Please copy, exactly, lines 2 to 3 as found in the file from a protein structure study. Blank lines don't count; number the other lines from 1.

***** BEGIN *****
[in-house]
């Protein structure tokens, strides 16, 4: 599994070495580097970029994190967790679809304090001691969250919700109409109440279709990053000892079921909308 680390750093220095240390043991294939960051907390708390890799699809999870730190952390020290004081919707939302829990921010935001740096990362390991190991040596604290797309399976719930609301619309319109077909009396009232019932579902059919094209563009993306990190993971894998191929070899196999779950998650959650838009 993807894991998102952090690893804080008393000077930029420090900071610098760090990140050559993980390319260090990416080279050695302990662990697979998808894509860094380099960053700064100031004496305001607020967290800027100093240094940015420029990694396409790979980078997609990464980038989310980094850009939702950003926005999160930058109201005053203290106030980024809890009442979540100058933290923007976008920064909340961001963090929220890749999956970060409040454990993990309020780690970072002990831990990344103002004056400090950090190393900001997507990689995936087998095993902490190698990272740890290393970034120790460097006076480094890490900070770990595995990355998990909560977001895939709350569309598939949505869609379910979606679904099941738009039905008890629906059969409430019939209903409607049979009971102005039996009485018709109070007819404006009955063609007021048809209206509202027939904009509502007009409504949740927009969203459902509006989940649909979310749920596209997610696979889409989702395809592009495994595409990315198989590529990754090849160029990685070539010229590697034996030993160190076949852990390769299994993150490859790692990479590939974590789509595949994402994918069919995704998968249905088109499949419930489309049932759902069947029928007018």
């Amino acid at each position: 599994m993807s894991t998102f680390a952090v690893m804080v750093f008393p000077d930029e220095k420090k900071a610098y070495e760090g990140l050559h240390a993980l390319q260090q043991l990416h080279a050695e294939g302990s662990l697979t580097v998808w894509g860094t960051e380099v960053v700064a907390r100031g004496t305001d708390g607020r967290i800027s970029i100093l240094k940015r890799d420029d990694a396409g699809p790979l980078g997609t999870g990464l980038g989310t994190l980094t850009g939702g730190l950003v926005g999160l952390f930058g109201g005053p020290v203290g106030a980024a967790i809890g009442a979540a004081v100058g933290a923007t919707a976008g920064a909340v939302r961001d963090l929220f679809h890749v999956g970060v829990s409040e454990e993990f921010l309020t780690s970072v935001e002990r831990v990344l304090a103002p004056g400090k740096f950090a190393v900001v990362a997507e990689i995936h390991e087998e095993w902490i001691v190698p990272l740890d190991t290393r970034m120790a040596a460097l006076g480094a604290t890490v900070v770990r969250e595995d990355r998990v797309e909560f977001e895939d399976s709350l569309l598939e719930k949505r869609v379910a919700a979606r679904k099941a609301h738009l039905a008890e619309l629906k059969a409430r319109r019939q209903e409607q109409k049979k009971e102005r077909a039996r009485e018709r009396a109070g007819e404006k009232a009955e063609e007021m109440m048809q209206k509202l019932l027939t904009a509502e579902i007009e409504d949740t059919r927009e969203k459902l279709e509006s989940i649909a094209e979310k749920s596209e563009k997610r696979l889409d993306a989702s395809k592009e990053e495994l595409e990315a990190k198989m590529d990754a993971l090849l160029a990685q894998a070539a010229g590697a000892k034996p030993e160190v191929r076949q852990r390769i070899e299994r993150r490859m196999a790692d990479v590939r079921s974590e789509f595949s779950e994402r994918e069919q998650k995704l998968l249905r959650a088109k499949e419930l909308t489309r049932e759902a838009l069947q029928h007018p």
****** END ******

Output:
């Protein structure tokens, strides 16, 4: 599994070495580097970029994190967790679809304090001691969250919700109409109440279709990053000892079921909308 680390750093220095240390043991294939960051907390708390890799699809999870730190952390020290004081919707939302829990921010935001740096990362390991190991040596604290797309399976719930609301619309319109077909009396009232019932579902059919094209563009993306990190993971894998191929070899196999779950998650959650838009 993807894991998102952090690893804080008393000077930029420090900071610098760090990140050559993980390319260090990416080279050695302990662990697979998808894509860094380099960053700064100031004496305001607020967290800027100093240094940015420029990694396409790979980078997609990464980038989310980094850009939702950003926005999160930058109201005053203290106030980024809890009442979540100058933290923007976008920064909340961001963090929220890749999956970060409040454990993990309020780690970072002990831990990344103002004056400090950090190393900001997507990689995936087998095993902490190698990272740890290393970034120790460097006076480094890490900070770990595995990355998990909560977001895939709350569309598939949505869609379910979606679904099941738009039905008890629906059969409430019939209903409607049979009971102005039996009485018709109070007819404006009955063609007021048809209206509202027939904009509502007009409504949740927009969203459902509006989940649909979310749920596209997610696979889409989702395809592009495994595409990315198989590529990754090849160029990685070539010229590697034996030993160190076949852990390769299994993150490859790692990479590939974590789509595949994402994918069919995704998968249905088109499949419930489309049932759902069947029928007018």
């Amino acid at each position: 599994m993807s894991t998102f680390a952090v690893m804080v750093f008393p000077d930029e220095k420090k900071a610098y070495e760090g990140l050559h240390a993980l390319q260090q043991l990416h080279a050695e294939g302990s662990l697979t580097v998808w894509g860094t960051e380099v960053v700064a907390r100031g004496t305001d708390g607020r967290i800027s970029i100093l240094k940015r890799d420029d990694a396409g699809p790979l980078g997609t999870g990464l980038g989310t994190l980094t850009g939702g730190l950003v926005g999160l952390f930058g109201g005053p020290v203290g106030a980024a967790i809890g009442a979540a004081v100058g933290a923007t919707a976008g920064a909340v939302r961001d963090l929220f679809h890749v999956g970060v829990s409040e454990e993990f921010l309020t780690s970072v935001e002990r831990v990344l304090a103002p004056g400090k740096f950090a190393v900001v990362a997507e990689i995936h390991e087998e095993w902490i001691v190698p990272l740890d190991t290393r970034m120790a040596a460097l006076g480094a604290t890490v900070v770990r969250e595995d990355r998990v797309e909560f977001e895939d399976s709350l569309l598939e719930k949505r869609v379910a919700a979606r679904k099941a609301h738009l039905a008890e619309l629906k059969a409430r319109r019939q209903e409607q109409k049979k009971e102005r077909a039996r009485e018709r009396a109070g007819e404006k009232a009955e063609e007021m109440m048809q209206k509202l019932l027939t904009a509502e579902i007009e409504d949740t059919r927009e969203k459902l279709e509006s989940i649909a094209e979310k749920s596209e563009k997610r696979l889409d993306a989702s395809k592009e990053e495994l595409e990315a990190k198989m590529d990754a993971l090849l160029a990685q894998a070539a010229g590697a000892k034996p030993e160190v191929r076949q852990r390769i070899e299994r993150r490859m196999a790692d990479v590939r079921s974590e789509f595949s779950e994402r994918e069919q998650k995704l998968l249905r959650a088109k499949e419930l909308t489309r049932e759902a838009l069947q029928h007018p």